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A Comparison of Three Language Assessment Tools Laura Wrobel Washington University-Central Institute for the Deaf.

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Presentation on theme: "A Comparison of Three Language Assessment Tools Laura Wrobel Washington University-Central Institute for the Deaf."— Presentation transcript:

1 A Comparison of Three Language Assessment Tools Laura Wrobel Washington University-Central Institute for the Deaf

2 Introduction §Language assessment tools allow deaf educators to assess the language of their students. §Based on the results of the assessment, educators can: l select Individualized Educational Plan (IEP) objectives l plan instruction to promote language acquisition l monitors progress of language acquisition l aids in reporting

3 Introduction §The following assessment tools have been developed to aid in assessing language: l The Teacher of Grammatical Structures (TAGS) l The Teacher Assessment of Spoken Language (TASL) l The Cottage Acquisition Scales for Listening, Language, and Speech (CASLLS)

4 Purpose §To analyze the similarities and differences among the 3 tools §Discuss the strengths and weaknesses §Discover which is the most concise, simplest to administer, and easiest to explain

5 Method §Manuals and evaluation forms were obtained, read, and analyzed §Spontaneous language samples were collected l Child #1 at 2-3 word level l Child #2 at 4-5 word level §After the language samples were analyzed using the evaluation forms, conclusions were drawn

6 TAGS Manual §Provides a detailed rationale and description of its rating forms §Explains how to determine where to begin when analyzing a childs language §Provides norms of language development in children with normal hearing and no language delay §May be used to evaluate sentence structure for children who use sign language §Explains language competency levels

7 TAGS Manual §Each competency level is rated. The rater decides if the level of competence: l has not been demonstrated l is emerging l is acquired §Explains dotted (xs) and half dotted (xs) §Explains solid (xs) and half (xs)

8 TAGS Evaluation Forms §Assesses language at three levels §Lists grammatical categories §Provides sample acceptable productions on the form

9 Advantages of the TAGS §Developed by experienced deaf educators §Manual and forms simply written §Lists acceptable and unacceptable productions on the form and in the manual §Provides norms of language development in children with normal hearing without a language delay to use as a guide §Allows teacher creativity

10 Limitations of the TAGS §Criteria for mastery is very stringent §Criterion of acquiring any competency level is the teachers decision §Difficult to distinguish between prompted and spontaneous productions

11 TASL Manual §Assesses language of those who are deaf, hard-of-hearing, and /or with a language delay §May be used to evaluate language of those who use sign language §Evaluates written language §Explains how to determine where to begin when evaluating a childs language §Describes syntactic elements and sentence types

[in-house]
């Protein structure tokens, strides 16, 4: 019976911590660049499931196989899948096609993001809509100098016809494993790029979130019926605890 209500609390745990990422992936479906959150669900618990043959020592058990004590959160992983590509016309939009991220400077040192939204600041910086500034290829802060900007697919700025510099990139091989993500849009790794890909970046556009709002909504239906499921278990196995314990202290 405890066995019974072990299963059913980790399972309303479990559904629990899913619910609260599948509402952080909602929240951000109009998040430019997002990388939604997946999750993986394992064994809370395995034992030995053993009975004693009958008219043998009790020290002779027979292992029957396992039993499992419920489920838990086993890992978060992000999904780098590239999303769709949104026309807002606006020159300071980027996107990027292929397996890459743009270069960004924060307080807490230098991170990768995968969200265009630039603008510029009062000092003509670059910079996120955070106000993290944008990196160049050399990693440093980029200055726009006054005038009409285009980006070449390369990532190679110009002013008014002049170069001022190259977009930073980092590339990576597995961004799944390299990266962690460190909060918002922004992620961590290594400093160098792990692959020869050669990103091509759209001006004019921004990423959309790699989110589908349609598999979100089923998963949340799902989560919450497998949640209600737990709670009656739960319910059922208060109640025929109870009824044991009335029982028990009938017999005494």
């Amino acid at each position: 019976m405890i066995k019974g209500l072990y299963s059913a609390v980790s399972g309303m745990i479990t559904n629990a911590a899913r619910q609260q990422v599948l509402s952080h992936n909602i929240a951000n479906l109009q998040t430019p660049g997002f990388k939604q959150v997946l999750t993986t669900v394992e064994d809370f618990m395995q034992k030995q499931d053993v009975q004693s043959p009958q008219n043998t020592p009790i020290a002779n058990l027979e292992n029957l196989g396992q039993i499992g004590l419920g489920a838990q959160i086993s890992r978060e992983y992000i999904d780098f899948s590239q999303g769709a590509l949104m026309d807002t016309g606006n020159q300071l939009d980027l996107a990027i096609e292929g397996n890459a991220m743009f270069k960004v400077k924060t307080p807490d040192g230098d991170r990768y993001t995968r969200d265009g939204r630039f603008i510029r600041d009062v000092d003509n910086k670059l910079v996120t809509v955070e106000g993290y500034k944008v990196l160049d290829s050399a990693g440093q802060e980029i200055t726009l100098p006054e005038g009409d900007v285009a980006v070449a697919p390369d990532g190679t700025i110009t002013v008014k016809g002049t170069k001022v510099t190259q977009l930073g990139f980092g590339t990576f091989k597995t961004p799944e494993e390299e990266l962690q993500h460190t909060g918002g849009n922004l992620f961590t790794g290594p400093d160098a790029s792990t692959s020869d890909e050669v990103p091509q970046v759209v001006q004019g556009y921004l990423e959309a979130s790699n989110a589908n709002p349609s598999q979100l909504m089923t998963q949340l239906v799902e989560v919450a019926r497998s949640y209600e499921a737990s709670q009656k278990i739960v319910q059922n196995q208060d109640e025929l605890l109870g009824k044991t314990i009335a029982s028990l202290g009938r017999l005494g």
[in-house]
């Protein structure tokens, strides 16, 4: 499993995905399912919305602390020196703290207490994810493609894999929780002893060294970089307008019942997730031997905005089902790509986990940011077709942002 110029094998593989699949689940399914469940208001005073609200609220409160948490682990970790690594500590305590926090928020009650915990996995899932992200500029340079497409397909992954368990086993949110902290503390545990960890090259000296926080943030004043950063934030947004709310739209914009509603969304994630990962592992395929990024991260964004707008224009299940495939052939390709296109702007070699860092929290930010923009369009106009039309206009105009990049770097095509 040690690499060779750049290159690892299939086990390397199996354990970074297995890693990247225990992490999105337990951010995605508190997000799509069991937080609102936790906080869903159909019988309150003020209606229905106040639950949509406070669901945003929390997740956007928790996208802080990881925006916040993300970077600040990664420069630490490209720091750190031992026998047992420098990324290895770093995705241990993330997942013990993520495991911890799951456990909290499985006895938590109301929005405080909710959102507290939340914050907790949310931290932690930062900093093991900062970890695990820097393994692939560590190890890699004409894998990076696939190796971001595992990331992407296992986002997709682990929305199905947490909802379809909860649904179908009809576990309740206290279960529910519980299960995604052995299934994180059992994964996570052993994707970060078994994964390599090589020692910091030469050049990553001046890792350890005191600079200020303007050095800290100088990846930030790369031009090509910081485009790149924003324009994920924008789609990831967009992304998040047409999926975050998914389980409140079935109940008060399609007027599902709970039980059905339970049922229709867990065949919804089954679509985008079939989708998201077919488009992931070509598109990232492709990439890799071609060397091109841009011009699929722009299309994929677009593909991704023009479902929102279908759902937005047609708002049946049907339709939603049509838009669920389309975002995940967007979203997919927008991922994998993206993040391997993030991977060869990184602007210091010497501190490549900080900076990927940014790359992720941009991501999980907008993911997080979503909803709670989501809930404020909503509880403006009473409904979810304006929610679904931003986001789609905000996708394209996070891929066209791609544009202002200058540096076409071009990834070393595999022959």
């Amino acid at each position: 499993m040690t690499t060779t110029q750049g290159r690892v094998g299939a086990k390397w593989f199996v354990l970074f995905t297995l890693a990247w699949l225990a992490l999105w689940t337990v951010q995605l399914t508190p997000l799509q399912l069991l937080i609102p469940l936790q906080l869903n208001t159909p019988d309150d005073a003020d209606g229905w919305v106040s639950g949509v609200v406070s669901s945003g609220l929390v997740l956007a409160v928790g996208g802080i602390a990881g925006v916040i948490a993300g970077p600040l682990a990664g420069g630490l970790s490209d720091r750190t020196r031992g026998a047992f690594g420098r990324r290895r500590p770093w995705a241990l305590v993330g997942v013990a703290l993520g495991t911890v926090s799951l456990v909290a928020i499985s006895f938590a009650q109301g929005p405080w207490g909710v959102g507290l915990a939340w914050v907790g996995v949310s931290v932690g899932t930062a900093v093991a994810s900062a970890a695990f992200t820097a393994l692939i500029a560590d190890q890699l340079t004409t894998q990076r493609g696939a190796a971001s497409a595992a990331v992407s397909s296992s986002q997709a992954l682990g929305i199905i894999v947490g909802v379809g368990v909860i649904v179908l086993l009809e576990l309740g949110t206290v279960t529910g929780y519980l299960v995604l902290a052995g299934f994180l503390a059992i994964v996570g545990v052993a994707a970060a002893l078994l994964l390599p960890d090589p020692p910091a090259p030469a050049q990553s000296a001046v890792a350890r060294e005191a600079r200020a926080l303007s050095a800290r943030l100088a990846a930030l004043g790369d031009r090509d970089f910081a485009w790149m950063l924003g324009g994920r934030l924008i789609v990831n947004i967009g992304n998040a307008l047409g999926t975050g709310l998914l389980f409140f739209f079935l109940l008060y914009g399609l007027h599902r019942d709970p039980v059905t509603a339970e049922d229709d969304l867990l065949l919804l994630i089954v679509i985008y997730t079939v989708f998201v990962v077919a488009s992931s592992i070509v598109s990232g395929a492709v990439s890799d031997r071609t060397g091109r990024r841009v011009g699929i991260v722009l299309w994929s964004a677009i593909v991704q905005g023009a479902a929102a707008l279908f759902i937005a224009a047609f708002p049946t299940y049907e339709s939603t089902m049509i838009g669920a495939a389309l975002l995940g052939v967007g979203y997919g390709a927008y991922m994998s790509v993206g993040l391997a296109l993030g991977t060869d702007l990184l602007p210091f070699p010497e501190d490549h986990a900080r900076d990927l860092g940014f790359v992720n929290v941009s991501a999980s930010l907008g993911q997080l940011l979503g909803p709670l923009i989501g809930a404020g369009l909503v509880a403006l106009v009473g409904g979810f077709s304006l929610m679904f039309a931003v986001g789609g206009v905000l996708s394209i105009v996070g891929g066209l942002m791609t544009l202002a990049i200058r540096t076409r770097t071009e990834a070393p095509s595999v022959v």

12 TASL Manual §Each sentence type or syntactic element is rated as: l emerging l acquired §Dotted (xs) and half dotted (xs) are used to indicate that a sentence type or element is selected as an objective §Solid (xs) and half (xs) are used to indicate an emerging or acquired skill

13 TASL Evaluation Forms §Five sentence levels §Hierarchial sequence of language development §Syntactic Types §Syntactic Elements §Reference Form §Examples of acceptable productions are written on the forms

14 Advantages of the TASL §Developed by experienced deaf educators §Less stringent criteria §Avoids controversy between prompted and spontaneous productions §Concise evaluation forms §Allows teacher creativity

15 Limitations of the TASL §An inexperienced teacher may need a more stringent criteria §Easy to be too lenient about what is considered acquired §Geared toward experienced deaf educators

16 CASLLS Manual §Comprehensive §Provides suggestion of how to obtain language samples and construct activities §Provides a rating system l emerging l mastered in some contexts l generalized §Language is evaluated at five levels §Evaluation forms have acceptable productions written on them

17 CASLLS Evaluation Forms §Provides acceptable sentences on the form itself §Hierarchial sequence of language development §Age norms are written above each grammatical category

18 Advantages of the CASLLS §Provides a review of language acquisition in a concise manner §Useful to inexperienced teachers or those who do not have a strong language background §Comprehensive §Has a pre-verbal level that would be beneficial for birth to age three programs

19 Limitations of the CASLLS §Manual was overwhelming §Contains unnecessary information for experienced teachers §Six evaluation forms §Norms are written on the evaluation forms §Evaluation forms required frequent references to the manual §Written by a linguist §Does not distinguish between a selected objective versus an acquired objective versus an emerging objective

20 Conclusion §The TAGS is the oldest of the three assessment tools and proved to be the easiest to understand, use, and explain §Provided the most specific criteria and left minimal questions when assessing language §TASL is very similar to the TAGS, therefore, transition from the TAGS to the TASL would not be difficult §Perhaps the CASLLS would have been easier to administer if the evaluator observed a demonstration and/or video


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